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PRESCOTT, NEVADA COUN TY, ARKANSAS.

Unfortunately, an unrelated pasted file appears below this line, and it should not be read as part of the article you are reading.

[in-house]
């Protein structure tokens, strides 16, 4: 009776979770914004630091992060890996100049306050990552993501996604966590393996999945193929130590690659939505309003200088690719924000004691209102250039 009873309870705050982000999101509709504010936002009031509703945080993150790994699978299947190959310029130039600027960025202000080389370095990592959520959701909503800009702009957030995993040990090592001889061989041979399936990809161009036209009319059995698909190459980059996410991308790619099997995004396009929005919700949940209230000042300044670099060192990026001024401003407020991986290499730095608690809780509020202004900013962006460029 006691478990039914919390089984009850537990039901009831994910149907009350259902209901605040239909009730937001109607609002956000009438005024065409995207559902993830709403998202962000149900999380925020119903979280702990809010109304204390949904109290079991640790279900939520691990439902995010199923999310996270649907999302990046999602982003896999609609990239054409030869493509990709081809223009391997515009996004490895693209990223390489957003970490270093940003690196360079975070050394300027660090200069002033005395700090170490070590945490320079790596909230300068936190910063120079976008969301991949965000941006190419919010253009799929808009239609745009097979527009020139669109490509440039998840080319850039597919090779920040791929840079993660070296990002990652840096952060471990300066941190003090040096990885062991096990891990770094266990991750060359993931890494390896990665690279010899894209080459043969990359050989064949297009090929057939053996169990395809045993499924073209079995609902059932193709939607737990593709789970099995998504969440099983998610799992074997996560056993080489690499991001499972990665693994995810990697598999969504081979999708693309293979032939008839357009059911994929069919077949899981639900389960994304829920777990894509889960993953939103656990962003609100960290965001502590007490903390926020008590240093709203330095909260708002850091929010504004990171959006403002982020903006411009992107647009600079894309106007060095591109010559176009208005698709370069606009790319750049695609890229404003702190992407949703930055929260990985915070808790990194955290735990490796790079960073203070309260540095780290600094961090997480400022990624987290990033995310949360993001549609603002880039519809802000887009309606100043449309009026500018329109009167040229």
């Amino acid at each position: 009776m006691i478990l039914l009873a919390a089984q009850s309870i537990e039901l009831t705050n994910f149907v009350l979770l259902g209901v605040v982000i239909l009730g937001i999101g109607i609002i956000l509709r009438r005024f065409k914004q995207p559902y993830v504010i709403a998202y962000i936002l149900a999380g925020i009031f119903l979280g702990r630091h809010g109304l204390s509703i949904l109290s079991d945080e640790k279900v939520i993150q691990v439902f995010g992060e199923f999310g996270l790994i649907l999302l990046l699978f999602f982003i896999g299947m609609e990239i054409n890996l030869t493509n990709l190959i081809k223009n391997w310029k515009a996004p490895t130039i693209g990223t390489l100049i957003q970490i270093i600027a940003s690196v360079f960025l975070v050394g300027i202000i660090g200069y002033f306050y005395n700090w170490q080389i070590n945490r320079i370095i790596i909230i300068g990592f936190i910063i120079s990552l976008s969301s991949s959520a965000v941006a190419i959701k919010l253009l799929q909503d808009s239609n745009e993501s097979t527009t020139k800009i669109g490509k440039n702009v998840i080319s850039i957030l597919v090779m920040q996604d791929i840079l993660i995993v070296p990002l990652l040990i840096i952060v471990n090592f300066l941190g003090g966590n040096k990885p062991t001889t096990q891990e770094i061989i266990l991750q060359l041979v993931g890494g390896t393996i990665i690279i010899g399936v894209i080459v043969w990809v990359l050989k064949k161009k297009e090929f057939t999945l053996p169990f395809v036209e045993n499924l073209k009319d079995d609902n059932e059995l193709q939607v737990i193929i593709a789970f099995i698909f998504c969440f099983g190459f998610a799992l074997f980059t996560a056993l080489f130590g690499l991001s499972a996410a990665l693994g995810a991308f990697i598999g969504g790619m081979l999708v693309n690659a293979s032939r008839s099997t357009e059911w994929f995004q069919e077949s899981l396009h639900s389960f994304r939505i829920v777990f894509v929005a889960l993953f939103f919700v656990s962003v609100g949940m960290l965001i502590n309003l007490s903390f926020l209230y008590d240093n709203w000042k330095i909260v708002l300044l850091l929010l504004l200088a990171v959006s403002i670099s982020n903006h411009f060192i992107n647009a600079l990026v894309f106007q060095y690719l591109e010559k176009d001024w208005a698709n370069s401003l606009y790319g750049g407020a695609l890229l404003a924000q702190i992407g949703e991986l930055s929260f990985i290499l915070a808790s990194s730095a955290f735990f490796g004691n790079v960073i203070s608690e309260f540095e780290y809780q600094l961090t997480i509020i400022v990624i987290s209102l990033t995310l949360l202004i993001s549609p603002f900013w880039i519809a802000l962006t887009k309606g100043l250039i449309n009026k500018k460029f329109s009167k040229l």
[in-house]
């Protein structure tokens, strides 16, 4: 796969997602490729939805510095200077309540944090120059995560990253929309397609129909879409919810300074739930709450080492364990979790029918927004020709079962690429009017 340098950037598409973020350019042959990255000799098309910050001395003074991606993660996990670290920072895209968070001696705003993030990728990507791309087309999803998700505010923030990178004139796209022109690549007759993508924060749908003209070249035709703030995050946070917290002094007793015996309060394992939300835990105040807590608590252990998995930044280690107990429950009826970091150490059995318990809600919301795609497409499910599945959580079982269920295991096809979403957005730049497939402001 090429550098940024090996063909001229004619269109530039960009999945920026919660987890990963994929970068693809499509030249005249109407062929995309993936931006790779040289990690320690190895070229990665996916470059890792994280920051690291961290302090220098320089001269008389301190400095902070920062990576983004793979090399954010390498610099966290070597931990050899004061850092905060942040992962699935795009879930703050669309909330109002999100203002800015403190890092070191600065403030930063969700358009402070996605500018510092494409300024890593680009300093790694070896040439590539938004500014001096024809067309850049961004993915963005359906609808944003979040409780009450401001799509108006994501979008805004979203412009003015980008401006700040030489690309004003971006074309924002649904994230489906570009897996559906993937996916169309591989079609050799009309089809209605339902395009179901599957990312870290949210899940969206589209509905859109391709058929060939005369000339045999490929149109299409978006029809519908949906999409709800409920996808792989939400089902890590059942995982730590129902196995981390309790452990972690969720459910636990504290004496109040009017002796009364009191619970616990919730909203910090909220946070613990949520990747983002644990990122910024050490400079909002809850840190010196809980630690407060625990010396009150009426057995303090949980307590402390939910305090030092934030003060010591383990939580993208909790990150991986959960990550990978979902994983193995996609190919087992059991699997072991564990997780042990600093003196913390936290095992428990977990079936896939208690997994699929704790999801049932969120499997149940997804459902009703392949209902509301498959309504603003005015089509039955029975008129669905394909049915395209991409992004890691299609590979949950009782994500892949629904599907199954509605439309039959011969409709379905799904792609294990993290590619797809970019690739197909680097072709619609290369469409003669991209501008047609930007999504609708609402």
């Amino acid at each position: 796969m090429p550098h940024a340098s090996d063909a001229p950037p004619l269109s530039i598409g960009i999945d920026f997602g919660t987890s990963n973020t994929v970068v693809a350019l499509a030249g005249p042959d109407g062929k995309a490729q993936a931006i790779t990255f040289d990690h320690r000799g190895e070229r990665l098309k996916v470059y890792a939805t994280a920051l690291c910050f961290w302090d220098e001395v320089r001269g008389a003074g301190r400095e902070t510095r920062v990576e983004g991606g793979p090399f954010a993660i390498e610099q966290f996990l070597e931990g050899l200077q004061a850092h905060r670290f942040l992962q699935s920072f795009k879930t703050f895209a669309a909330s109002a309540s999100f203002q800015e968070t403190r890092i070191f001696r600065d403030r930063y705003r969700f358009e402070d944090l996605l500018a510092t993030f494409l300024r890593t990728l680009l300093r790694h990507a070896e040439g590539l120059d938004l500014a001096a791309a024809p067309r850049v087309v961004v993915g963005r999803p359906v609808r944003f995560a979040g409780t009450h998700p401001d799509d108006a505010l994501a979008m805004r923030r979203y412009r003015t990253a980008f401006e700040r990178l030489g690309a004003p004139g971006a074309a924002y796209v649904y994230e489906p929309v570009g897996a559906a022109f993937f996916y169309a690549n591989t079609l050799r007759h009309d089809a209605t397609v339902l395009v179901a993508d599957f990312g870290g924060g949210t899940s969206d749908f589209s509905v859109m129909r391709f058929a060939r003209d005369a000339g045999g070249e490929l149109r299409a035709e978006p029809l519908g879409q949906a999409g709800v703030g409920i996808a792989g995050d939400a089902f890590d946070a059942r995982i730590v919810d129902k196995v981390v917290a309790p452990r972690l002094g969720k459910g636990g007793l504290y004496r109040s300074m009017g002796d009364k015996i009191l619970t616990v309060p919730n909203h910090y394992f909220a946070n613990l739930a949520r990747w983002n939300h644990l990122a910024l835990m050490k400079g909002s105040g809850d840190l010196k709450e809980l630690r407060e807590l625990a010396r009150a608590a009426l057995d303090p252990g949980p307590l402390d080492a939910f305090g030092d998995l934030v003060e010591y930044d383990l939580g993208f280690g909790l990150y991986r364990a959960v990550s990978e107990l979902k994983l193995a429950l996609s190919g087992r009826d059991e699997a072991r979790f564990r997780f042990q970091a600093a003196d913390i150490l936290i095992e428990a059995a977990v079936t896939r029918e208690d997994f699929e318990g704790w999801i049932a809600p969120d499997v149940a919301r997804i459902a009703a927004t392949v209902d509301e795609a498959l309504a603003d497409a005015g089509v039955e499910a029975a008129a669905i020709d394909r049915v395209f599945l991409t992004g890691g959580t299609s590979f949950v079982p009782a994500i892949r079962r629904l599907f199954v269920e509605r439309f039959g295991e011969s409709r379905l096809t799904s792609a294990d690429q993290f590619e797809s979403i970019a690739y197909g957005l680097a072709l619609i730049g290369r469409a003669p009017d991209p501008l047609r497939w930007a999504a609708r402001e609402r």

SERVICE PLUS! iiiimimimiiimiiiiiii miiimmmim Any bank can offer yon service. Most banks are well-meaning in their inten tion to do everything that the average bank stands willing to do. But here at the Bank of Prescott, we offer Service Plus. It is our deter mination to give our patrons banking service plus the friendly, intimate and personal interest which we take In each and every patron. BANK OF PRESCOTT Prescott, Arkansas LANEBIRG NEWS. Mrs. Otis Holloway of Little Rock. Tisitlng her parents, Mr. and Mrs. K Bites at Sutton this week. Her and Mrs. (5. E. Waddle return- i ! to their home at Dallas. Texas. j onday morning They were aceora i nied by Rev. Waddle’s mother, Mrs. , ole Morris, who will remain w'tli | m until next spring. Itefore return I [ home. They wont via Texarkana., erman and Dennison, an] will visit j eirion. Sidney Waddle, at Dennison. | John Thompson made a business trip] I rescott toda *. Oscar Galloway and son, Whitten, s attending to business matters in m today. Ufa Hance Jackson Is not doing so I J1 today. | Curtis Riddel called on Miss Muriel1 Uoway las-t night. | to Ramsey and John Moore were the Sutton well yesterday. A break *u at the well has caused a delay, t they expect to begin work again il soon. Uttle Dexter Purtle is some better s morning after two week’s illness. Lou Kate Hush of Prescott, at the Party at Mr. John Thornp ’• Saturday night. to® party at Mr. John Thompson's night was well attended, being about 6." present. HOSPITAL NOTES Park Sanitarium W. A. Bond underwent a slight oper ation this morning. i Vernon Morris was dismissed yes terday afternoon. Francis Magnenat, who was shot j Saturday night, is improving. Rev. W. C. Felts is doing nicely. Mrs. J. L. Galloway is much improv 1 ed. o MISS CRUMLEY HONOREE ▲ number of the younger members of Arkadelphia society enjoyed a de lightful evening yesterday as the guests of Miss Marie Agricoler, who enter 1 tained in honor of her houseguest, Miss Ludie Crumley of Prescott. Her home was prettily decorated with sweet peas and Rook and other games both here and out on the lawn passed the time most pleasantly. Lovely refreshments \ of ice cream and cake were served. ] Miss Agricoler’s guests were Miss Lu- 1 die Crnmley, the honoree, Misses Eliz abeth Sloan, Dorothy Cooley. Minnie Rene Meador. Revella Anderson, of i Louisiana. Catherine Tennyson. Mary Gibbs and Olive Anderson and Messrs. Jim and Joe Sloan, Dougald, McMillan, Jr., George Daniel, John T. Daniel, Thomas Cowan, Robert Gibbs and Charlie McClendon.—Arkadelphia Dai ly News. 1 H The Choice of a Nation Millions of discriminating boys and men prefer and wear per fect fitting Munsingwear Un ion Suits. They ask for Munsingwear, j and never say underwear, be cause of its universal durabil ity, washability and reasonable First cost is the most economi cal in the long run. f Have other unionsuits as low' •A a Come Sh . e see us- Wear Munsingwear. Rain or me Attend the Chautauqua JOE BOSWELI THE CLOTHIER “ Hom® ®f Hart-Sch*ffn*r * Man Clothw. » 190. FIRST PARDON BY GOVERNOR M’RAE Recipient Is Farmer Who Fled From Penitentiary Vears Ago. The first pardon of the McRae ad ministration was issued by the goven nor to M. E. Jackson of Mississippi county yesterday. Jackson, who is 60 years old, was sentenced in 1011 for the killing of John Holland to a term of 10 years in the penitentiary. He escaped after a few weeks and has been living quietly on his farm ever since. Friends of Jackson applied for the pardon after two weeks publication of notice in the Mississippi county papers that a par don would be asked, and, according to information in the governor’s office yesterday, no protest had been made. The pardon petition bore the names of 1.17 of Jackson’s friends and neigh bors. who testified as to his good char acter. Among letters in his behalf was one from United States Senator T. II. Caraway, who was prosecuting attorney of the district at the time of Jackson’s conviction, and Supreme Jus tice Frank Smith, who was trial judge It was said also that the man killed by Jackson was of violent nature, and that Jackson believed his own life to be in danger when he fired the shot that killed Holland.—Gazette. AT TIIE HOTELS rat ton—J. J. O’Connor, Little Rock T. Davis, Little Rock; G. Crawford, Ttxarkana; I*. J. Massey, Memphis: P- Moore; Paul \tkinson. Little Rock; Fred Mays; W. W. Magee, Piggott: V. T Stillwell. St. Louis; N. Falk, little Rock; Sam C. Scull, Little Rock • A. p. Boles, St. Louis; V. W Magee, Louisville, Ky.; J. C. McGee. Little Rock; C. II. Bryant, St. Louis; A. F. Darke. Texarkana; M. E. Williams. Hope; T. L. White, Little Rock; J. D. Osborne, Glenwood; I. C. Wicker, Lit tle Rock; I). B. Westmoreland, R<>83 ton: J. I). Moore, city. New Park—L. B. Morrison, Mar shall, Texas; W. L. Robinson, Mem phis; Chas. Barrett, Washington; Roy Cherry. Texarkana; Miw Mary Ken ney, Dallas; A. Wilson, Dallas; B. Burr, Cincinnati; L. B. Manley; L. C. Bossinger, Little Rook. -o SUTTON SCRAPS. Elder G. W. Dorman, preached a soul stirring sermon to a large congre gation at Antioch Sunday. He filled Bro. Felts appointment. Bro. J. M. Parish preached at the same place at 3 p. in., an other fine sermon. Grandma Whitten is still sick. Mrs. Ilanco Jackson, who returned from the sanitarium last week is not getting along very well at this writing We had another fine rain today, Tuesday. Mrs. Pauline Waddle is improving. Dr. J. C. Tompkins of Bluff City was a visitor to our burg one day last week. Carnic Lee Bennett is still suffering with appendicitis. Roy Duke of Prescott, was a welcome visitor to our burg one day last week Roy has many friends here, who are always glad to see him back at Sutton. Deputy Sheriff Clyde Cox was in our village this morning on official bus iness. Clyde is making Nevada county a fine officer. Grandma Murry of Emmet is spend ing this week with her son, Lige. Grandma is now 81 years old. Dr. C. F. Helms made a business tryp to Prescott Monday. There will be a graveyard working at Union Wednesday, June 29. Let everybody who is interested come and let us round up the graves where the bodies of our loved ones arv* waiting the resurrection morning. There will be dinner on the ground and preaching at 11 o’clock by some one. -o LEAGUE PICNIC A SUCCESS The Leaguers of the Methodist church enjoyed a picnic on the banks o ftho river yesterday afternoon. Bathing, rowing and fishing were the sports of the occasion. A delightful lunch was enjoyed by all. There was some excitement on the return trip in coming through a rather “slicky” hole down in the bottom but excitement is wh *t makes a pi' i.ic wor It while There were about 25 present, which was a fair representative number of the Leaguers. -o Instead of ones a woke., the Plcey GAS RATE HEAR ING TO ADJOURN Consumers Rest Case, Company to In troduce Rebuttal Testimony. With all testimony in for the Arkan sas Natural Oas Consumer’s Associa tion, which is fighting the application for increase in rates of the Arkansas Natural Gas Company, members of the Arkansas Railroad Commission, be fore which the hearing is being held, yesterday said that the case may be closed today. The company today will offer testimony in rebuttal, after which j it too will rest. Unless the hearing is completed to day Jt probably will be postponed in- j definitely. All members of the commis j sion. together with Harvey G. Combs, secretary, and W. TV Redding, rate ex port, will go to Memphis tonight to attend the hearing of the Memphis rate case before the Interstate Commerce Commission. It is believed that the commissioners will be absent at least a we«k. Testimony yesterday in the gas near ing was largely cumulative, and no new elements were injected. If the case is completed today it will be takn nn dr advisement by the commission and a decision probably cannot be expected until late next month. The Memphis rate case is one of the most important rate matters which has confronted the state. It is the ap plication of the Memphis Chamber of Commerce to the Interstate Commerce Commission for a raise in freight rates west of the Mississippi river. An ap propriation of $20,000 was made by the last legislature to enable the state to fight the application, and most of the work has been done in Fort Smith in the office of Judge Joseph M. Hill, who has been appointed special attor ney for the commission. PINE BLUFF GETS LEGION MEETING Veterans Will Assemble at Down River City September tl and 83. The State Executive Committee of the American Legion, at a meeting held in the Military Department yes terdday, decided to hold the annual state meeting of the legion at Pine Bluff September 22-23. Complete plans for the meeting had not been arranged yesterday. A committeee consisting of Horace Chaml>erlain. department adjutant: J J. Harrison, and John II. Greene of Hope was appointed to select a state organizer to visit legion posts through out the state and to aid in the or ganization of new posts. The commit ter had made no selection yesteruay. nbt it is reported that the position will be offered to Dr. Pat Murphy of Ark adelpliia. state chaplain. A resolution was adopted commend ing United State Senator Joe T. Rob inson’s efforts in otatining the location of a Public Health Service hospital at Fort Roots. Those present at the meeting were Leigh Kelley of Fort Smith, department commander; Leslie Anderson of Texarkana, H. F. Frede man. executive secretary; Mr. Harrl son. Mr. Chamberlain and Mr. Greene —Gazette. -o BIG WOLF HUNT. Last night Dr. Gill Buchanan. Geo. McLelland. Jim Barham. Horace Mc Kenzie and llufe Bolls each taking his prize wolf dogs, went out on a hunt for the big wolf seen a few weeks ago on Vern Buchanan’s place. After a few hours chase they jumped the hig wolf, but failed to catch it los ing sight of it in the bottom. However, their hunt was not a failure, for they brought as their spoil. 5 young wolves. One o ftliese was killed in the capture but four are living and can be seen a tth'1 office of the Drs Buchanan and Hirsr. It seems that now It will not be nec essary to send away from home to get dogs to calch the wolves in the com munity. as the dogs of these men prov ed last night. These men by their love of the chase have relieved the community of a great deal of anxiety. -o Joe D. Grier of route 5 and little son, Ross, were pleasant callers at this office this morning. Joe says he had a fine rain and plenty of wind. lilllllllllllllllllllllllllllllllllllllllllllllllllllllllllllllllllllllllllliiiiiiiiiiiii,iimug ljUST RECEIVED = 1 a shipment of I DRESSES | in Silks and Organdies | PRICE I $7.00 to $18.50 I Hitt Dry Goods Co: iiiiiiiiiiiiiiiiiiiiiiiiiiiHtiiitiiiiiiiiiiiiiiiHiiifiniiiiimtiiiiiiiiiimtiiniiiiiiiiiiiiiii POSTMASTERS EXAMINATIONS There will be Quite a Number Here to Enter the Contest for TUa Juicy Plum. A competitive examination for the position of postmaster at Little Rock and eight other Arkansas cities is set for July 28, in orders issued yesterday by the Postoffice Department. The other eight are: Batesville, Conway. DeQueen, Helena, Malvern, Monticello, Prescott and Rogers. An examination of applicants for postmaster .third class, in 86 Arkansas towns lias been ordered for July 9. All examinations will be held at Little Rock and applicants are requested to secure application blanks as early as possible from W. N. Grimmett, secre tary of the Civil Service Commission, whose office is in the federal building All the examinations will be held here. Competitive examinations for first class offices is contrary to the plans of the Arkansas Republican leaders, who expected to name these offices without opposition. The appointment of James A. Ginocchio as postmaster of Little Rock was secured and Mr. Ginocchio assumed office May 15. The chances are that he will continue in office after the examination, as in all probability he will pass the examina tion and rank as one of the “eligibles.* Under a recent ruling one of three "eligibles" can be selected, and having the endorsement of both the county and state Republican Central Committees Mr. Ginocchio undoubtedly would be appointed.—Oasette. MASONS INSTALL At a meeting of (he Masonic Lodge Monday night, the following officers were installed: G. A. Hays, worship ful master; W. P. Cummings, senior warden; Lester Steed, junior warden; J. M. Kinser, secretary; Duncan L. Mc Rae, treasurer; C. C. Chappell, senior deacon; J. R. B. Moore, Jr., junior deacon and Ed Barger, tyler. W. W. Magee, grand master of the Arkansas Grand Lodge, was an official visitor at the meeting. He is still in the city today visiting his many friends here. His home is in Piggott. THE BALL GAME OF YESTERDAY The Score of the Famous Game of the East vs West, was 11 to 3, Favor of the East. Yesterday afternoon quite a largo crowd of baseball fans and interested spectators witnessed the game between the East and West sides of the city. The West side was the first at the bat without a score. The East side coming to th ebat made three scores and all through the game the East side boys outclassed the West. Jack Jones who pitched for the East side, deserves a great deal of credit for the result of the game. With such fielders as Algia Dillard and Fred Fuller, how could the East side help winning for they received so many fiys from the West side (?) The West side boys did some good playing, but were just outclassed by the Easterners. Chops, Bran, Shorts HIGHEST PATENT. -FLO UR llllllllllllllllllllllllllllllllllllllllllllllllllllllllllll!!lllll The best in Groceries that money can buy at prices that are RIGHT. We carry a full line of Dry Goods. See Us. W. K. Buchanan^ Co.